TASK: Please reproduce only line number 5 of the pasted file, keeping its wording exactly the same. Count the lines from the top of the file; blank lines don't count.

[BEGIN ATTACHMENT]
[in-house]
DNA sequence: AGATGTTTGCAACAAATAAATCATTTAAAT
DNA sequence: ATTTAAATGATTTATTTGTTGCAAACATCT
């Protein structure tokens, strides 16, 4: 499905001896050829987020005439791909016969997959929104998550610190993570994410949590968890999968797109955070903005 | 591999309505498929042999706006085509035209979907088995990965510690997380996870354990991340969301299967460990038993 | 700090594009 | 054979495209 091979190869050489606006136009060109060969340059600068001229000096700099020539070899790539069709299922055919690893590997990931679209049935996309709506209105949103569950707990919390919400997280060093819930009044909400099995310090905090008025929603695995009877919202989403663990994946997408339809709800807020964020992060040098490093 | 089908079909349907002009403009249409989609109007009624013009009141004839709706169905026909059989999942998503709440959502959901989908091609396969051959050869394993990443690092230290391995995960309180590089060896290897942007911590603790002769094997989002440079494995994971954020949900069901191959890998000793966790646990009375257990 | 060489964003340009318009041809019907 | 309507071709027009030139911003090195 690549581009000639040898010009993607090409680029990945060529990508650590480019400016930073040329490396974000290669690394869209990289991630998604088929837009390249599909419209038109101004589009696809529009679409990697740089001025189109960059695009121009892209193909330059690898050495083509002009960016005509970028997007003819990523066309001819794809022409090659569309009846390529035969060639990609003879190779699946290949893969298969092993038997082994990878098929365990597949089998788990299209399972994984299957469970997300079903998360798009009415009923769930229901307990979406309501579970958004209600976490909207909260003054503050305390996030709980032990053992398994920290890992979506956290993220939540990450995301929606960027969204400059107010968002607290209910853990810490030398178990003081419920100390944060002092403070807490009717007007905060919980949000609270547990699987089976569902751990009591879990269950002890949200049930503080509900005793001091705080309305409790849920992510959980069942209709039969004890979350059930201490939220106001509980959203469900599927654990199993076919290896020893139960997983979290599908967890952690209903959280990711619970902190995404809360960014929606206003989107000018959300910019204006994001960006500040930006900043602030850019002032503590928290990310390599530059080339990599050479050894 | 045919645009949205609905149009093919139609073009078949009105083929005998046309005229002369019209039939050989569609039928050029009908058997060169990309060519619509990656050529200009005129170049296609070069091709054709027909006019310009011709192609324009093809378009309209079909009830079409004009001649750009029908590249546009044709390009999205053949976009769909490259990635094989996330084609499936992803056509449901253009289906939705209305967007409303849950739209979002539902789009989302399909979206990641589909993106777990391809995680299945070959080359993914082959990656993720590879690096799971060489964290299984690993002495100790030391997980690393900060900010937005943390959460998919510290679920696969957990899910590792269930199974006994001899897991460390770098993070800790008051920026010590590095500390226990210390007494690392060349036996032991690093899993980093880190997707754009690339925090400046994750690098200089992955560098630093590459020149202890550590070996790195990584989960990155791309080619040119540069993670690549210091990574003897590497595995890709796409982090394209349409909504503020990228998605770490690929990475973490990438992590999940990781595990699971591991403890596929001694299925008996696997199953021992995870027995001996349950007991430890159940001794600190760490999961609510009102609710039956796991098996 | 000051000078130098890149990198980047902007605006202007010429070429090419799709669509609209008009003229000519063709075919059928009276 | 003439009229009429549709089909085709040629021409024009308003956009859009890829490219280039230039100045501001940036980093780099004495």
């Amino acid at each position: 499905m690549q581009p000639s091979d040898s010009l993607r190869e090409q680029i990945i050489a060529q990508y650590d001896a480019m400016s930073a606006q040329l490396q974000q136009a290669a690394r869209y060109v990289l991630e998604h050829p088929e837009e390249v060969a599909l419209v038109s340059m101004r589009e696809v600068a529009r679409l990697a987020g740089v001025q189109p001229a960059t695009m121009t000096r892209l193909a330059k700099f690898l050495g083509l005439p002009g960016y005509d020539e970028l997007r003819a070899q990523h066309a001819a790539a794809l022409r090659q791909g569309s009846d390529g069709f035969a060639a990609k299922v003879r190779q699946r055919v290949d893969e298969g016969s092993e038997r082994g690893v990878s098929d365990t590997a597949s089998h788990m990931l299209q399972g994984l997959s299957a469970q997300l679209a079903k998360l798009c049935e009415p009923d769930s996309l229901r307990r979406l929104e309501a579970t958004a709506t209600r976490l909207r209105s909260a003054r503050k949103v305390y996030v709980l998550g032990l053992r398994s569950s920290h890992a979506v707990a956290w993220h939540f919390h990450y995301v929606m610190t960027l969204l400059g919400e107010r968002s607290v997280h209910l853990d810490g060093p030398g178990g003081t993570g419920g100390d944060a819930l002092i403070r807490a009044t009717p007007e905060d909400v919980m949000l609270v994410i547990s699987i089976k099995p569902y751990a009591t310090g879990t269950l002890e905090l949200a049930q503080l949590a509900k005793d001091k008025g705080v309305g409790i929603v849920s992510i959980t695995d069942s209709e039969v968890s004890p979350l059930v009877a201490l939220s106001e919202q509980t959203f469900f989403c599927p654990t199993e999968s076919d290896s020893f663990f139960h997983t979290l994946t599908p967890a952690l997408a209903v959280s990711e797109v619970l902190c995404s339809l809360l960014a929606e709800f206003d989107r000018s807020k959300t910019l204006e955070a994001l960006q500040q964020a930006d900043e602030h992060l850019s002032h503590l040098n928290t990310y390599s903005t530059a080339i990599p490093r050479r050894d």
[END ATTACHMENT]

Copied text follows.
């Amino acid at each position: 499905m690549q581009p000639s091979d040898s010009l993607r190869e090409q680029i990945i050489a060529q990508y650590d001896a480019m400016s930073a606006q040329l490396q974000q136009a290669a690394r869209y060109v990289l991630e998604h050829p088929e837009e390249v060969a599909l419209v038109s340059m101004r589009e696809v600068a529009r679409l990697a987020g740089v001025q189109p001229a960059t695009m121009t000096r892209l193909a330059k700099f690898l050495g083509l005439p002009g960016y005509d020539e970028l997007r003819a070899q990523h066309a001819a790539a794809l022409r090659q791909g569309s009846d390529g069709f035969a060639a990609k299922v003879r190779q699946r055919v290949d893969e298969g016969s092993e038997r082994g690893v990878s098929d365990t590997a597949s089998h788990m990931l299209q399972g994984l997959s299957a469970q997300l679209a079903k998360l798009c049935e009415p009923d769930s996309l229901r307990r979406l929104e309501a579970t958004a709506t209600r976490l909207r209105s909260a003054r503050k949103v305390y996030v709980l998550g032990l053992r398994s569950s920290h890992a979506v707990a956290w993220h939540f919390h990450y995301v929606m610190t960027l969204l400059g919400e107010r968002s607290v997280h209910l853990d810490g060093p030398g178990g003081t993570g419920g100390d944060a819930l002092i403070r807490a009044t009717p007007e905060d909400v919980m949000l609270v994410i547990s699987i089976k099995p569902y751990a009591t310090g879990t269950l002890e905090l949200a049930q503080l949590a509900k005793d001091k008025g705080v309305g409790i929603v849920s992510i959980t695995d069942s209709e039969v968890s004890p979350l059930v009877a201490l939220s106001e919202q509980t959203f469900f989403c599927p654990t199993e999968s076919d290896s020893f663990f139960h997983t979290l994946t599908p967890a952690l997408a209903v959280s990711e797109v619970l902190c995404s339809l809360l960014a929606e709800f206003d989107r000018s807020k959300t910019l204006e955070a994001l960006q500040q964020a930006d900043e602030h992060l850019s002032h503590l040098n928290t990310y390599s903005t530059a080339i990599p490093r050479r050894d």